Australian thermal energy storage company 1414 Degrees has obtained funding from Australia’s biggest gas producer Woodside Energy to support the further development of its SiBox technology.
SiBox differs from other storage technologies because it can store renewable energy and release it as both heat and electricity, potentially opening up markets in industrial and district heating applications.
SiBox stores thermal energy as latent heat in molten silicon – which has a very high melting point of 1414° Celsius, hence the company’s name. The similarly high energy density of molten silicon means that it can hold much more energy than other phase change materials, delivering maximum energy efficiency.
In a new deal announced on Wednesday, Woodside will contribute up to $2 million for a 1MWh SiBox demonstration module, which will be used to validate the technology under a variety of operating conditions in laboratory furnaces before moving to a commercial scale 75MWh multi-module project.
Woodside will have the opportunity to partner with 1414 Degrees on jointly developing and commercialising the SiBox technology.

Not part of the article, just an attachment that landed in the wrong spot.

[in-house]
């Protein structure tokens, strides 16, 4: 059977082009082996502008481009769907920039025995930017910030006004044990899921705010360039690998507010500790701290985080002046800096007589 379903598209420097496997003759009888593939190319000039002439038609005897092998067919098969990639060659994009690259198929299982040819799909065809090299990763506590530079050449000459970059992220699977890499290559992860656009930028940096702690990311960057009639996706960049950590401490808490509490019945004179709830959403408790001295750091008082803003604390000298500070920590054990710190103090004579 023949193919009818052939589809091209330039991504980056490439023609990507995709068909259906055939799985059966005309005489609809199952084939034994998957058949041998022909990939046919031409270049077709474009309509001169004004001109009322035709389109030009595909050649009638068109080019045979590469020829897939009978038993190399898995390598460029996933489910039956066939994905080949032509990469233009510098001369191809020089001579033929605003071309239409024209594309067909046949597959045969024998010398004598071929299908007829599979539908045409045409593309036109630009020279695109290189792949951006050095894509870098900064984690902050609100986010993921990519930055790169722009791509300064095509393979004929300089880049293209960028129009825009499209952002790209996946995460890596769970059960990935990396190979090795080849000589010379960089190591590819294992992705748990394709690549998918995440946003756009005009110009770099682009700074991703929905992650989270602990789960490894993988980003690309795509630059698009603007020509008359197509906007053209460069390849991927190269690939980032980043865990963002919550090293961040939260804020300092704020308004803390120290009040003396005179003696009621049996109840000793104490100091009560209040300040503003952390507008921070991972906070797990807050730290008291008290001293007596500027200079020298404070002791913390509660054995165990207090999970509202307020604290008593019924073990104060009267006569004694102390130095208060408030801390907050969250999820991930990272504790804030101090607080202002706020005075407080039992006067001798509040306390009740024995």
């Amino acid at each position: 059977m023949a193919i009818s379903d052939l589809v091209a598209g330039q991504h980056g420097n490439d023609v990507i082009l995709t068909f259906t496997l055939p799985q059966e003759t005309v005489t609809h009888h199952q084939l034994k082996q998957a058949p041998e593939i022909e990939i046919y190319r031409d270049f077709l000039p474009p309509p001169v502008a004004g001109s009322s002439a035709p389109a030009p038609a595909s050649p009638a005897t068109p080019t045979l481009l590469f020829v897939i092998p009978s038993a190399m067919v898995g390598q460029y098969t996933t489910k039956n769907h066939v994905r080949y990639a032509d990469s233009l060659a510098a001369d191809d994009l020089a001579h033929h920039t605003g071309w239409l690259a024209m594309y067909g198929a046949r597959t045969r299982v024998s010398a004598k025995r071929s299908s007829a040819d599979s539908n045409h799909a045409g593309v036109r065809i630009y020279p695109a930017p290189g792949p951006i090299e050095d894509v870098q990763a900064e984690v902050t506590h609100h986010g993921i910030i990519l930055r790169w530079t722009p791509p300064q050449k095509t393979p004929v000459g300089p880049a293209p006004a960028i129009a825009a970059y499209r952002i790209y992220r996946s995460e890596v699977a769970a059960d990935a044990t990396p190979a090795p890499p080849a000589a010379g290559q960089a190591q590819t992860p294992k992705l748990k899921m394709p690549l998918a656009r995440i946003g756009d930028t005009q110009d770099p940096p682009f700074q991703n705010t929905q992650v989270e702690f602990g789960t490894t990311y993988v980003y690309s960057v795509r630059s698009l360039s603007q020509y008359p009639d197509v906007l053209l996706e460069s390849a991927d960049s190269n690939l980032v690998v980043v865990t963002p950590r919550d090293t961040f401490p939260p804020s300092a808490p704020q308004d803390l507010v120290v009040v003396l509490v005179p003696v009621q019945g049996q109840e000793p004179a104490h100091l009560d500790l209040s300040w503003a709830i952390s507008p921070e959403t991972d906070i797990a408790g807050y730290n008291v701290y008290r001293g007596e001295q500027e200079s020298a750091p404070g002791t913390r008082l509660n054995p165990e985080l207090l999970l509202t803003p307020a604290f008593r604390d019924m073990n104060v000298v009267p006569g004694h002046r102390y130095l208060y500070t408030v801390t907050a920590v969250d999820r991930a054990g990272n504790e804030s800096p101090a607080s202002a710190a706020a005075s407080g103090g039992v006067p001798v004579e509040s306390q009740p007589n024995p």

“This is positive news for 1414 Degrees,” said 1414 Degrees CEO Matt Squire. “This partnership with Woodside, is a vote of confidence in our SiBox renewable energy storage,” which he said is a simpler solution than hydrogen.
“Our core belief is that renewable electricity is now a necessity and will only grow in abundance. Our focus on storing this electricity and delivering renewable heat will offer long term solutions to decarbonising as well as compelling returns to shareholders.”
1414 Degrees is continuing work on the Aurora Energy Project in Port Augusta, which it bought in late 2019 after the collapse of US solar developer SolarReserve, and where the storage technology may be deployed.
Joshua S. Hill is a Melbourne-based journalist who has been writing about climate change, clean technology, and electric vehicles for over 15 years. He has been reporting on electric vehicles and clean technologies for Renew Economy and The Driven since 2012. His preferred mode of transport is his feet.